I am fortunate enough to be spending some time at our cottage on Martha’s Vineyard this summer. And one thing that keeps coming back to me is the role of the front porch, and how that impacts the way we interact with each other.
Our cottage is in a very pedestrian-friendly neighborhood. And while our street is very quiet, people walk or bike by on their way to the beach or to a friend’s house. Choosing to sit on the porch is a passive invitation to interaction. In an age where we spend our time communicating through texts, chats and IMs, it is refreshing to have these spontaneous encounters face-to-face.
In thinking about this phenomenon, it occurred to me that rarely do people invest in a front porch in a vehicular neighborhood. The suburban street-scape in the age of the automobile has a very different feel from the turn-of-the century fabric where I find myself today.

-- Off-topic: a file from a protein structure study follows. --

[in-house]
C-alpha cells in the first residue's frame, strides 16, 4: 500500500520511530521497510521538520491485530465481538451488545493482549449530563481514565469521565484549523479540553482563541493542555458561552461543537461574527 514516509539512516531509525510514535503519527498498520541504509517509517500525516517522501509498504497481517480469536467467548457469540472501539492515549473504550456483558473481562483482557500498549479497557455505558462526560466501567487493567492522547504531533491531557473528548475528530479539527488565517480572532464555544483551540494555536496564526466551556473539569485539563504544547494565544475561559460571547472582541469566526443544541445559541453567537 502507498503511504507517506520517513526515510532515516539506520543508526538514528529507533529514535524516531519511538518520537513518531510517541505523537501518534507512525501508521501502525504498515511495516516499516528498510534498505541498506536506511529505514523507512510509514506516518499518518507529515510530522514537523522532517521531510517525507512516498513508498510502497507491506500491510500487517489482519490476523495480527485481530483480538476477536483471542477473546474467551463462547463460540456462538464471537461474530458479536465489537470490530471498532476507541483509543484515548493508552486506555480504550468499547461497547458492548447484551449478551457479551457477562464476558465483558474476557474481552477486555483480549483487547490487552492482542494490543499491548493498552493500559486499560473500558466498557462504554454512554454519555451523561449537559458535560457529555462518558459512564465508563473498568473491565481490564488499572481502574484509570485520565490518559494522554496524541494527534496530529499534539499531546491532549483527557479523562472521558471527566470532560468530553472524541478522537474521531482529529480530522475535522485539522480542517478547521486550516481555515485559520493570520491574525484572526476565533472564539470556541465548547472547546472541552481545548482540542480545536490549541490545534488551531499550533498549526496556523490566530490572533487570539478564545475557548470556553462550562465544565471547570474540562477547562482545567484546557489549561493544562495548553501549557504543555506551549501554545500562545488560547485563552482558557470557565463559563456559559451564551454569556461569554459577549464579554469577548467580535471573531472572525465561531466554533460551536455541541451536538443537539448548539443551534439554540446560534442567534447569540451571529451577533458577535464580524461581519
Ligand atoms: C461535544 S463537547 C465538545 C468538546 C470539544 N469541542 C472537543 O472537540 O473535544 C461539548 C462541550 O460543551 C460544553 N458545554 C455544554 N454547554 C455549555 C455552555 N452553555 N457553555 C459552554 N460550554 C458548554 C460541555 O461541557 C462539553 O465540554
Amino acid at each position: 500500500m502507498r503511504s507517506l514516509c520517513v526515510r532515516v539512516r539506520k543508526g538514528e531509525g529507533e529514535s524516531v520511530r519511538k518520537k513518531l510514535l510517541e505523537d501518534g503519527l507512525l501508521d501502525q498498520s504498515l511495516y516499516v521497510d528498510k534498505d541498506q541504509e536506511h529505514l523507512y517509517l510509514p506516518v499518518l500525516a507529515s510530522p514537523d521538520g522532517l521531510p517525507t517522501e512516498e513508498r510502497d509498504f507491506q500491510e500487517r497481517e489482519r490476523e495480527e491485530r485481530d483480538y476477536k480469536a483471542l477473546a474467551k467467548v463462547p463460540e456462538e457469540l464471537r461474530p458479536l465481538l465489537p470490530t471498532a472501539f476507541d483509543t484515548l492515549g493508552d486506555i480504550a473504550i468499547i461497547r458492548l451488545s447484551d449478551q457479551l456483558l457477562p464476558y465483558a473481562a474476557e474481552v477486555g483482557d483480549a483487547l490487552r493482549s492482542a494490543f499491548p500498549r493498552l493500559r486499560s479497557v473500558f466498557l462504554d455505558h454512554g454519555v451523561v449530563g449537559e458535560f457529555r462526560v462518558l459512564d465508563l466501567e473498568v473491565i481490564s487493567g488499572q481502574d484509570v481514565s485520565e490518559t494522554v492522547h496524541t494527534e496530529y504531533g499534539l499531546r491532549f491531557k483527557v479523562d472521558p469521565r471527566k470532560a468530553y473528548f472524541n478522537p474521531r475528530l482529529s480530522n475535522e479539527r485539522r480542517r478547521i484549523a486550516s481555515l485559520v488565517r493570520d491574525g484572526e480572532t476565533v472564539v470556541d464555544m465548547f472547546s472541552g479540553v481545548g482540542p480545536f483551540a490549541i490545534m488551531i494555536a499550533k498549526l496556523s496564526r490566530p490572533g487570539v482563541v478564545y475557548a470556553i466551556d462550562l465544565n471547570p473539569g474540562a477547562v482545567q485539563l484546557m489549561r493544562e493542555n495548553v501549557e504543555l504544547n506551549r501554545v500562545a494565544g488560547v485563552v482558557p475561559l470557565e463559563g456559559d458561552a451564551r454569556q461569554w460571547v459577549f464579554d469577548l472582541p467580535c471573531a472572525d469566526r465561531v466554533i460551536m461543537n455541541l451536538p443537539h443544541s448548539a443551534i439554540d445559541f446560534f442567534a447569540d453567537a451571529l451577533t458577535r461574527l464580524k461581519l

I remember, as a young man, being highly offended when I saw the remodeling of an old Shingle Style house here. While the new owners preserved the sweeping porch of my friend’s childhood home, they eliminated the wide stair that beckoned passers-by to join them in enjoying the company of others. I found the omission of the stair to be a clear sign that these new owners were more interested in privacy than community.
It is amazing how a couple of simple architectural gestures can impact the way we relate with each other. Whether part of the simple Campground cottages like mine, or the grand Shingle Style homes along East Chop Drive, each of these porches acts as a warm smile that draws you in, and says “Welcome”.